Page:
Book Review | The Fiery Cross by Diana Gabaldon

The Fiery Cross
Title: The Fiery Cross (Outlander, #5)
Author: Diana Gabaldon
Publish Date: November 6, 2001 by Dell
# of Pages: 1,443
Rating: ⭐️⭐️⭐️⭐️
Buy it*: Amazon


(From Goodreads) The year is 1771, and war is coming. Jamie Fraser’s wife tells him so. Little as he wishes to, he must believe it, for hers is a gift of dreadful prophecy—a time-traveler’s certain knowledge. Claire’s unique view of the future has brought him both danger and deliverance in the past; her knowledge of the oncoming revolution is a flickering torch that may light his way through the perilous years ahead—or ignite a conflagration that will leave their lives in ashes.


Rating (1-5, 5 is exceptional)
Quality of Writing – 5
Pace – 3
Plot Development – 4
Ending – 4
Characters – 5
Enjoyability – 4
Ease of Reading – 4

Overall Rating – ⭐️⭐️⭐️⭐️


The Fiery Cross is book five in Diana Gabaldon’s Outlander series, and it’s an absolute beast of a book! Picking up where Drums of Autumn left off, The Fiery Cross takes the cast of characters closer to war.

I’m a huge fan of this series, so I was excited to pick up the next book in the series. It was quite the commitment, and you need to commit to a book this large! The paperback copy is just over 1,440 pages long, so it’s a slog (but an enjoyable one!)

As with all of the books in the Outlander series, The Fiery Cross was beautifully written. Gabaldon has a knack for the written word. The depth of historical knowledge she has is breathtaking. I’m thankful I read these books on my Kindle, because I’m constantly stumbling across new words I want to look up.

The pacing of the book is somewhat slow, which is to be expected with a book this size. There are a lot of details and mundane events that take place. I find them all interesting, but I could see how people might get bored while reading through the seemingly trivial parts of the story. For me, it helps shape the world. You get to know the characters in The Fiery Cross intimately, which I appreciate in a book.

I won’t even attempt to summarize the plot points in the book, but suffice to say the plot development was well-executed. There were weddings and babies, fighting and near-death experiences. So many wonderful things happened in this book! That said, there were a couple things in the book I didn’t necessarily enjoy:

First, poor Roger. Why is stuff always happening to Roger? It’s like he has a perpetual target on his back. At this rate, I don’t foresee him living through the entire series!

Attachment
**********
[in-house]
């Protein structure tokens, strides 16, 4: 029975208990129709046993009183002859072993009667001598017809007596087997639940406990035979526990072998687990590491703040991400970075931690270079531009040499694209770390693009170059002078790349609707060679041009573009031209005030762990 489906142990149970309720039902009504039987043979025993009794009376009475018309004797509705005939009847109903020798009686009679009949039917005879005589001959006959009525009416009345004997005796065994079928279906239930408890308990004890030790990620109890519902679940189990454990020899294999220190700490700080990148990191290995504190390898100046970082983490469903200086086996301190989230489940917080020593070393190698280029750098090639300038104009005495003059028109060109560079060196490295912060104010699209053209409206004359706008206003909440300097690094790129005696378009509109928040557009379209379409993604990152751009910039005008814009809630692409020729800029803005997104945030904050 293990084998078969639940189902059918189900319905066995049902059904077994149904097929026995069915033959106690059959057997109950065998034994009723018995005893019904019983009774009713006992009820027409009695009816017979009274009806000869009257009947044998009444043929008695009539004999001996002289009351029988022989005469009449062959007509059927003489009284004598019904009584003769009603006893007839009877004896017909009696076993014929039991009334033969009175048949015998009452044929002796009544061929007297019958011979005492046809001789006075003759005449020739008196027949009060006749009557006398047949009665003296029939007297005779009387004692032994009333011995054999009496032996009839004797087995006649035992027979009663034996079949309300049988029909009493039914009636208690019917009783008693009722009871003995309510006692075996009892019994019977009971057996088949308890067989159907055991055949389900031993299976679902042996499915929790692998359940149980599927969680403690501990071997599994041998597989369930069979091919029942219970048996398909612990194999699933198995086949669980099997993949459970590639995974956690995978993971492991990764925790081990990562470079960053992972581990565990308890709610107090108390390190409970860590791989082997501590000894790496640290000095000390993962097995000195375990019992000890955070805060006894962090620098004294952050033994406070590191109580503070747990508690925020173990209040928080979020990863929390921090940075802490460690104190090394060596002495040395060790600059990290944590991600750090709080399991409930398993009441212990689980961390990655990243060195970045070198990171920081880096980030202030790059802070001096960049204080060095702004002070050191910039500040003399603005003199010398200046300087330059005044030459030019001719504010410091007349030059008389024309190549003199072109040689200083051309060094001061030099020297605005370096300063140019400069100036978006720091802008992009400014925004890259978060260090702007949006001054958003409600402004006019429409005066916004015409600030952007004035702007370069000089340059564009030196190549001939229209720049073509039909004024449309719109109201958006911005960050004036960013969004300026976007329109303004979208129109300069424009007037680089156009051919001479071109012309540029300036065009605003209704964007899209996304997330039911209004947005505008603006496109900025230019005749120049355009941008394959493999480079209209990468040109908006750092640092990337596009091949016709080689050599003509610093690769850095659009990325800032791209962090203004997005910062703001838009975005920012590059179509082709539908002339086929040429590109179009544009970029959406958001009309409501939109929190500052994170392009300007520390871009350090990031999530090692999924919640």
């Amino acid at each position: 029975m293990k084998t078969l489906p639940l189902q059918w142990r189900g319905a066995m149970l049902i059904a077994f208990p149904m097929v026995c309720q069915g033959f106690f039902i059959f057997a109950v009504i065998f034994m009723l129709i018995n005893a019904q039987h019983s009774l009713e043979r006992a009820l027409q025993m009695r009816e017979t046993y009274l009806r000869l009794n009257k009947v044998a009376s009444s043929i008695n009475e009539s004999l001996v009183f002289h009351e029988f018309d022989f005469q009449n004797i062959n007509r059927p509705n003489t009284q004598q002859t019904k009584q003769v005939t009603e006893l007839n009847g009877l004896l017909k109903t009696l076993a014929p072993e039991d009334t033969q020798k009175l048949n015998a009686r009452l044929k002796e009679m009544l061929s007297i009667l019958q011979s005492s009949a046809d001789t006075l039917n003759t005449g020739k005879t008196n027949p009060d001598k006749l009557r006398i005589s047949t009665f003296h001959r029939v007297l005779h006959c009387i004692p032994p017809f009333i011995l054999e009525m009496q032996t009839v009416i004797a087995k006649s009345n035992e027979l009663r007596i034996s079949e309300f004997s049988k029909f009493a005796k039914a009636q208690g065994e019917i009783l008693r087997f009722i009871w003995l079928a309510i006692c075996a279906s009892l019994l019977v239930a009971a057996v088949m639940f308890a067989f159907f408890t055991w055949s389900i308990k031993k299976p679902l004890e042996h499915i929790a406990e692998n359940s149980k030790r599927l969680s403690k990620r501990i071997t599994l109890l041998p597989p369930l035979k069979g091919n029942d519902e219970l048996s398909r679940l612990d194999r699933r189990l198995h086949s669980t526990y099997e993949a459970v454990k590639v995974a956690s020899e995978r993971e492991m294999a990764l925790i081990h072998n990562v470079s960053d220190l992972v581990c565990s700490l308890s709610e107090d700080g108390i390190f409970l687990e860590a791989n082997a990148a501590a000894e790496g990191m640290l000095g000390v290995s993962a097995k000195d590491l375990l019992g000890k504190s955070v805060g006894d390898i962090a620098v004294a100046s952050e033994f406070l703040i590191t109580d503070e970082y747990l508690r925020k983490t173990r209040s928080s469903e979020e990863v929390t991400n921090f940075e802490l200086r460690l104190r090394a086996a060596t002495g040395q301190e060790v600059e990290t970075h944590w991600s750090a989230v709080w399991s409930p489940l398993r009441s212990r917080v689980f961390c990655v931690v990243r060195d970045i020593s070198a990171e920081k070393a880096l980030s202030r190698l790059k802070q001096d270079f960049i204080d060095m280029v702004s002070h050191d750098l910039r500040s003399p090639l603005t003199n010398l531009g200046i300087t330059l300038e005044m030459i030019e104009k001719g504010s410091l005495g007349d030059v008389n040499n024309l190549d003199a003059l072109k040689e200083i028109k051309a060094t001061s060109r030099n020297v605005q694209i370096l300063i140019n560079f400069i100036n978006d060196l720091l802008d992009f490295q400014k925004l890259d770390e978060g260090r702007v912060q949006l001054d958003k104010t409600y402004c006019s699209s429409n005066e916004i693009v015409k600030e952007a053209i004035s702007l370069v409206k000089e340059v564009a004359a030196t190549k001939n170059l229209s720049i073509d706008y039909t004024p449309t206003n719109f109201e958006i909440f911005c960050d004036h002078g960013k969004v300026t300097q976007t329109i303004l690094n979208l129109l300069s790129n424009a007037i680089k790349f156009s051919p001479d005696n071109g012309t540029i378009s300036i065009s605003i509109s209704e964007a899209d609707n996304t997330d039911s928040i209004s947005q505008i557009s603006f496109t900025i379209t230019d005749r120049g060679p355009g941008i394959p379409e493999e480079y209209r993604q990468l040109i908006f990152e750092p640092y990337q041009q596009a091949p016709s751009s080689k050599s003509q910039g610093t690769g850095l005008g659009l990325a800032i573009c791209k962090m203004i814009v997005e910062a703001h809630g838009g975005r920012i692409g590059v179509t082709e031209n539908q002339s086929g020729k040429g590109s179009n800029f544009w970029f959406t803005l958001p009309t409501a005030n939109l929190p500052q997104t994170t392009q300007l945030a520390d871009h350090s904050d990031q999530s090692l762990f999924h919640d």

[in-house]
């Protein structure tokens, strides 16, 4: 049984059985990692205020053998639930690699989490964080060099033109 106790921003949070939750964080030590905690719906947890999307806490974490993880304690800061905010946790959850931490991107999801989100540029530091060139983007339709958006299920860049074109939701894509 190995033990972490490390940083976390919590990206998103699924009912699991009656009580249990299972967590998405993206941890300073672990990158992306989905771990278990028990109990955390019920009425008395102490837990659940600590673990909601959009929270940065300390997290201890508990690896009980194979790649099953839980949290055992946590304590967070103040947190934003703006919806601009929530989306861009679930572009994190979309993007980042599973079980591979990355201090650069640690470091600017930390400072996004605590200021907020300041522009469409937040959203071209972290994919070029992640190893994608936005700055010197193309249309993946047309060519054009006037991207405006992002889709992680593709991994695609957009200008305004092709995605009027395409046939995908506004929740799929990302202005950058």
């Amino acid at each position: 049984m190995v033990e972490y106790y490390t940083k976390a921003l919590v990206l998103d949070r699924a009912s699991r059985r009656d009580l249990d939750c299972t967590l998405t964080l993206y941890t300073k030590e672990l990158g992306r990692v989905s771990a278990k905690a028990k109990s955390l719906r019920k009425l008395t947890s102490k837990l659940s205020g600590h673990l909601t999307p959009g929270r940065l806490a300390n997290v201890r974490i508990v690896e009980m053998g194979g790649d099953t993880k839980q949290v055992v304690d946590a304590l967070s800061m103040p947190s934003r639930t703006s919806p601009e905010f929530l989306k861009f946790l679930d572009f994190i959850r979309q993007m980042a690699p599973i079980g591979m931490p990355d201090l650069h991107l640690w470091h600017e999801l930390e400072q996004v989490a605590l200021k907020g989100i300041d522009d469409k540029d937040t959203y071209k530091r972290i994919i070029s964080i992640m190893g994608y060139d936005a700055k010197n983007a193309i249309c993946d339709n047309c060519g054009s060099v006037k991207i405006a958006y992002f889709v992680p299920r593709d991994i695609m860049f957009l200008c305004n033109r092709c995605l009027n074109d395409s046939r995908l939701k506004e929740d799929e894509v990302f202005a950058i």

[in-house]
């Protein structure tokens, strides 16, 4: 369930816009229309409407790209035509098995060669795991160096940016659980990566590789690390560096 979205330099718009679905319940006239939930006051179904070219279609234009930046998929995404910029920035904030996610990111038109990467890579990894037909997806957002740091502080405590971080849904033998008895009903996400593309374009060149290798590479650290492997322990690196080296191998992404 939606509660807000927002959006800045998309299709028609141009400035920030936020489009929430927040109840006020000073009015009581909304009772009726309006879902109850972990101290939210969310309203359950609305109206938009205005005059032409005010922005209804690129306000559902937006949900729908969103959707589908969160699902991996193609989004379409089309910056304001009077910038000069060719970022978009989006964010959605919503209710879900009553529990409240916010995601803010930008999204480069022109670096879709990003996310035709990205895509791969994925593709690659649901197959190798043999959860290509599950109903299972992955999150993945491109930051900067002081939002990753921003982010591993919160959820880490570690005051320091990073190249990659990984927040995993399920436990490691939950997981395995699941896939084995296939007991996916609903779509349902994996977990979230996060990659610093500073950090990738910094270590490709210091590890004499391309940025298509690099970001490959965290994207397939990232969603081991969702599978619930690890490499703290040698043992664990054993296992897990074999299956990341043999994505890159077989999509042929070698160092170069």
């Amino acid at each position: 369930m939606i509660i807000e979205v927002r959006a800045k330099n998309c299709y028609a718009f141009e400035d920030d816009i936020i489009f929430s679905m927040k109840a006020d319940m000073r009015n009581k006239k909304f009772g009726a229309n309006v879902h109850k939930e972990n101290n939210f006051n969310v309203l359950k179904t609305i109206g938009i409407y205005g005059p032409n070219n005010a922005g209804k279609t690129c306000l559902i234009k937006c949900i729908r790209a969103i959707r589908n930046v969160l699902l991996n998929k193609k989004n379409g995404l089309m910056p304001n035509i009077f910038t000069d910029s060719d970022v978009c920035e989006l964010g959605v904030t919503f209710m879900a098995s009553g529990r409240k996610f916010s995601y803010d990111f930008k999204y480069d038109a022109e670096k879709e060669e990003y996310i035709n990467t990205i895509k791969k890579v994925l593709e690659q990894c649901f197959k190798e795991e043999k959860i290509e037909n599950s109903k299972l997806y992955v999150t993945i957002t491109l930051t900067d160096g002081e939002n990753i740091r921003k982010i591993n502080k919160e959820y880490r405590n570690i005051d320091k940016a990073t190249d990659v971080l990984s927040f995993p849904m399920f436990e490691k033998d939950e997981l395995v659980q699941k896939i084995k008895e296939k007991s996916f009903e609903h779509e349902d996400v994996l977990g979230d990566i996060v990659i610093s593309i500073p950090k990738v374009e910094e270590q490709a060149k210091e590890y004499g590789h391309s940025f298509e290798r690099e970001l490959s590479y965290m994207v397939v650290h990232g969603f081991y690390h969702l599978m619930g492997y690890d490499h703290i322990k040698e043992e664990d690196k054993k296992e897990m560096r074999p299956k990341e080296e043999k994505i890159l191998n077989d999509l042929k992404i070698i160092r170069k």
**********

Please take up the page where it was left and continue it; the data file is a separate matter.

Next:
Second, everyone’s reaction to Roger and the fire seemed anticlimactic. I thought the event was a big deal, but it was rarely discussed again after it happened. That seemed a bit odd to me, and it really tripped me up while reading that part of the book. I would have expected a bit more feeling behind the event.

The ending of the book was good. Obviously, it leaves itself open to the next book. I’m already anticipating what’s going to happen next.

The characters in The Fiery Cross, as with the earlier Outlander books, are ridiculously well-written. I feel as though I know them inside and out. The depth and breath of character development is seriously impressive.

It was so fun stepping back into the Outlander world! I can’t read these books back to back, but I’m always happy to jump back into Claire and Jamie’s lives. I’ll probably wait a couple months before I pick up the next book, A Breath of Snow and Ashes, but I plan on reading it this year.

If you haven’t checked out this series yet, I highly recommend it!



  • “Honor and courage are matters of the bone, and what a man will kill for, he will sometimes die for, too.”
  • “But the speech of the heart is louder than the words of any oath spoken by lips alone.”
  • “’ . . . the point of hunting is to kill something. The point of going to war is to come back alive.’”
  • “Everyone makes choices, and no one knows what may be the end of any of them. If my own was to blame for many things, it was not to blame for everything. Nor was harm all that had come of it.”
  • “’The world and each day in it is a gift, mo chridhe—no matter what tomorrow may be.’”
  • “I understood very well just then, why it is that men measure time. They wish to fix a moment, in the vain hope that so doing will keep it from departing.”
  • “’To see the years touch ye gives me joy, Sassenach,’ he whispered, ‘—for it means that ye live.’”
  • “’A little learning is a dangerous thing—a fool wi’ a blade by his side in a scabbard is safer than a fool who thinks he kens what to do with it.’”
  • “’The bravest are surely those who have the clearest vision of what is before them, glory and danger alike, and yet notwithstanding go out to meet it.’”
  • “’When the day shall come, that we do part,’ he said softly, and turned to look at me, ‘if my last words are not ‘I love you’—ye’ll ken it was because I didna have time.’”

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